Friday, June 26, 2020

Sweden ‘followed classic pandemic model’ fighting COVID-19 pandemic

A Swedish expert says the world “went crazy” when they didn’t follow Sweden’s “classic pandemic model” to fight the coronavirus.

Sweden’s chief epidemiologist, who is largely behind the approach of keeping large parts of the country open during the coronavirus pandemic, says he was surprised to see other European Union countries close their borders.

Anders Tegnell, chief epidemiologist for Sweden’s Public Health Agency, described his country’s strategy in a program by Swedish public radio channel Sveriges Radio P1 as a “classic pandemic model” that he had been discussing with international colleagues for 20 years.

Tegnell said “it was as if the world went crazy and everything we discussed seemed completely forgotten”.

Sweden, a country of 10 million people, has so far recorded 62,324 coronavirus cases and 5209 deaths.

Tegnell said the coronavirus was unpredictable and stressed it was difficult to know which methods had the best effect.

A recent survey in Dagens Nyheter, one of Sweden’s largest newspapers, showed that support for Sweden’s Public Health Agency had dropped to 57 per cent in June from 69 per cent in April.

When most of Europe was in government-enforced lockdown, Sweden went against the grain.

The country’s unique strategy to deal with the deadly coronavirus without tanking the economy was to keep schools, cafes, restaurants and shops open, while encouraging people to voluntarily distance themselves and work from home. The idea was that the country would achieve “herd immunity” – a level of the disease where most of the population has been infected, and subsequently developed immunity, which would in turn stop the virus from spreading.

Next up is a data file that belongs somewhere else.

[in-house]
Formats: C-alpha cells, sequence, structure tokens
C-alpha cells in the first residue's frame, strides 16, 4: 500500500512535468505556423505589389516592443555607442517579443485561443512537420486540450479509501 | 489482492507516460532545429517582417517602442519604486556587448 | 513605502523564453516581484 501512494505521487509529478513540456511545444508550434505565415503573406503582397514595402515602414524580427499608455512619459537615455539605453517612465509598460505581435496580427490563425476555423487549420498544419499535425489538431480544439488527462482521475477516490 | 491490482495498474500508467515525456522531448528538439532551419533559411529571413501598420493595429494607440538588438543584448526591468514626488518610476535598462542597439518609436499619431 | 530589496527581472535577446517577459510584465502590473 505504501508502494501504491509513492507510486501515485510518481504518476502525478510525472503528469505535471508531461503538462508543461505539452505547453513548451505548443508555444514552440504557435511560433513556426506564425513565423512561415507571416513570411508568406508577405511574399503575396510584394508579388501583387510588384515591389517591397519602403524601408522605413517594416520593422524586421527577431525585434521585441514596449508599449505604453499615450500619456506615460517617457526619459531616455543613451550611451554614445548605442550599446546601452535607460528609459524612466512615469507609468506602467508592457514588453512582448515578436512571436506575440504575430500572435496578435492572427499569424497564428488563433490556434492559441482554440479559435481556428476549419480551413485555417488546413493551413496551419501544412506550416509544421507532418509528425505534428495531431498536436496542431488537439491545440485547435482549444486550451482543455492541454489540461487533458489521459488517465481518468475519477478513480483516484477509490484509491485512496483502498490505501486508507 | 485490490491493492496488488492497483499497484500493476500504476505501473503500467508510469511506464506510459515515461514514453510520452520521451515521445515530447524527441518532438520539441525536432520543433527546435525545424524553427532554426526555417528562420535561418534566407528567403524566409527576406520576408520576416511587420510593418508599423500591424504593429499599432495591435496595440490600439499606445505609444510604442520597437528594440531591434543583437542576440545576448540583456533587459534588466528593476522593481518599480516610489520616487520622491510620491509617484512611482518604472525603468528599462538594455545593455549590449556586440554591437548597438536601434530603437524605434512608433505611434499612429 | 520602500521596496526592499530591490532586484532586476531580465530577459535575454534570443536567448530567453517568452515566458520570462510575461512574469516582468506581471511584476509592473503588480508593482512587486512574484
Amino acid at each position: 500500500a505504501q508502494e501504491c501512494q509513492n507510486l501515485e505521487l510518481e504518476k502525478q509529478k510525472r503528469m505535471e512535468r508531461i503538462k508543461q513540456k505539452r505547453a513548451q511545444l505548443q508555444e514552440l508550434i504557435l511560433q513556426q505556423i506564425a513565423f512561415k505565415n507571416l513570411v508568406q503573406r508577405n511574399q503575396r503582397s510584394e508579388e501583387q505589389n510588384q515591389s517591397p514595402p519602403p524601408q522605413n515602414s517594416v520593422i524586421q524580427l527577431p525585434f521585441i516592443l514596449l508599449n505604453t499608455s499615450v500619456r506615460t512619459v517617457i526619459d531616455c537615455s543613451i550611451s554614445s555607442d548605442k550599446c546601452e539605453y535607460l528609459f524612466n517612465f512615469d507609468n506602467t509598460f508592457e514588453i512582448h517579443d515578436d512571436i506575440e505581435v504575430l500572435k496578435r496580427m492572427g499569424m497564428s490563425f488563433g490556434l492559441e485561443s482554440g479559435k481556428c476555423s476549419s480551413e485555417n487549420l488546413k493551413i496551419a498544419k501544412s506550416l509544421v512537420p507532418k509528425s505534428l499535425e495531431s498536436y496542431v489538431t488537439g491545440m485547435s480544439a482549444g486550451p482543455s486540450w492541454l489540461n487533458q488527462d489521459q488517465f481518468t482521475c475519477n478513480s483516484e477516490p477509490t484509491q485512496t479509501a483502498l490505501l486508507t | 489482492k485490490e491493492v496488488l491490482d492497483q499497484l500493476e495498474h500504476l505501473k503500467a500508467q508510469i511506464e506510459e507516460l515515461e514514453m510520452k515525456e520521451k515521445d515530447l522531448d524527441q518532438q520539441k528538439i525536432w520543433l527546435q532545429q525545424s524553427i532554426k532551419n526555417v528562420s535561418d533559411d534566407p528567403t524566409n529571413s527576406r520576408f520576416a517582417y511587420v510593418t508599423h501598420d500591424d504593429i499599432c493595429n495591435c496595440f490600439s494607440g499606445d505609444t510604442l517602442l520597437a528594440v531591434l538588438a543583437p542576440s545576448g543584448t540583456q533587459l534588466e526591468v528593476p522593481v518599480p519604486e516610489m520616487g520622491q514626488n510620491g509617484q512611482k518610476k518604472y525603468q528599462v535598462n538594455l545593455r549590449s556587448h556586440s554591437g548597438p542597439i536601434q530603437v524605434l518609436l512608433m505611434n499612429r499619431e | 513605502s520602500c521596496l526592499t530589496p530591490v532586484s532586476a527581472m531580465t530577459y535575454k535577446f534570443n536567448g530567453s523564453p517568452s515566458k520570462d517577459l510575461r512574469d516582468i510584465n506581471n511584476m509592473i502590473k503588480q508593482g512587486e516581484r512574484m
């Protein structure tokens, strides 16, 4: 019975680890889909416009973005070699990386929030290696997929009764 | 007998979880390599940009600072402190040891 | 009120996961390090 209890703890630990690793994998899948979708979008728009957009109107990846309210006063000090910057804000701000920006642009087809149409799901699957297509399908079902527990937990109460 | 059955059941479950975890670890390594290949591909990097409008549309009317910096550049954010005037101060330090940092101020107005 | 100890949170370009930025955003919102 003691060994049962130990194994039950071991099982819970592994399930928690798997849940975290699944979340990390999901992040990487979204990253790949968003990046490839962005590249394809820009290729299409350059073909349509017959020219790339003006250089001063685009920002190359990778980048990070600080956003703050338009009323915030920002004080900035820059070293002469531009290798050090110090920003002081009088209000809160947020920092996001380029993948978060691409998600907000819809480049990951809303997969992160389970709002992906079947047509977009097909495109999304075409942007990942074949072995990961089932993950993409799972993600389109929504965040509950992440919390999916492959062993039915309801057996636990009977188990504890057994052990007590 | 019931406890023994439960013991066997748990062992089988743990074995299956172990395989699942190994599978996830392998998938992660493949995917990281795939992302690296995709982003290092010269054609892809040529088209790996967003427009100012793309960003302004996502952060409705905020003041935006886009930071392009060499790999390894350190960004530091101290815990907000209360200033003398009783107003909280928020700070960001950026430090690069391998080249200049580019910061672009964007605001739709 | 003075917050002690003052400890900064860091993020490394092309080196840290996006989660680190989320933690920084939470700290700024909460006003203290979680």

But a recent study has found the number of Swedes who have formed antibodies to the virus is smaller than expected, dashing hopes that herd immunity can be achieved.

The study, carried out by the country’s Public Health Agency and published last week, found that just 6.1 per cent of the country’s population had developed coronavirus antibodies by late May. This figure falls far short of the 40 per cent predicted by Anders Tegnell, the country’s chief epidemiologist.



The Confederate-Monument Controversy Is a Democrat-vs-Democrat Question

How should we think about those Confederate statues and those Confederate names on U.S. military bases?

If I were a Republican, I might be very strongly tempted to just sit this one out: If some Democrats want to pull down statues of other Democrats, then that’s a mess in the Democrats’ house. The Republicans might say, “You guys sort this one out. We’ll be over here with Honest Abe.” But, of course, they are not over there with Honest Abe — they’re down there with Dishonest Don, who cannot help but make everything about himself, even when doing so doesn’t serve his interests.

The Confederate controversy is a Democrat-vs.-Democrat question, but, fundamentally, so are the riots and arson and looting in Minneapolis and elsewhere. Those guys in the black uniforms setting fire to the police station are not, I think we can safely assume, for the most part registered Republicans. I haven’t seen a single pair of penny loafers or pleated khakis in the whole scene. We have default Democratic voters rioting in protest of the failure of Democratic policies cooked up by Democratic municipal governments and implemented, sometimes with lethal brutality, by Democrat-managed agencies. It takes a certain kind of perverse political genius for Republicans to get themselves on the wrong side of that, but there they are.

It is easy for a middle-aged white conservative to look at the fight over this statue or that base name and think of it as a silly exercise in cultural small ball, in that we could replace every statue of Jefferson Davis with a statue of Malcolm X and the schools would still stink in Philadelphia and St. Louis would still have an absurd murder rate.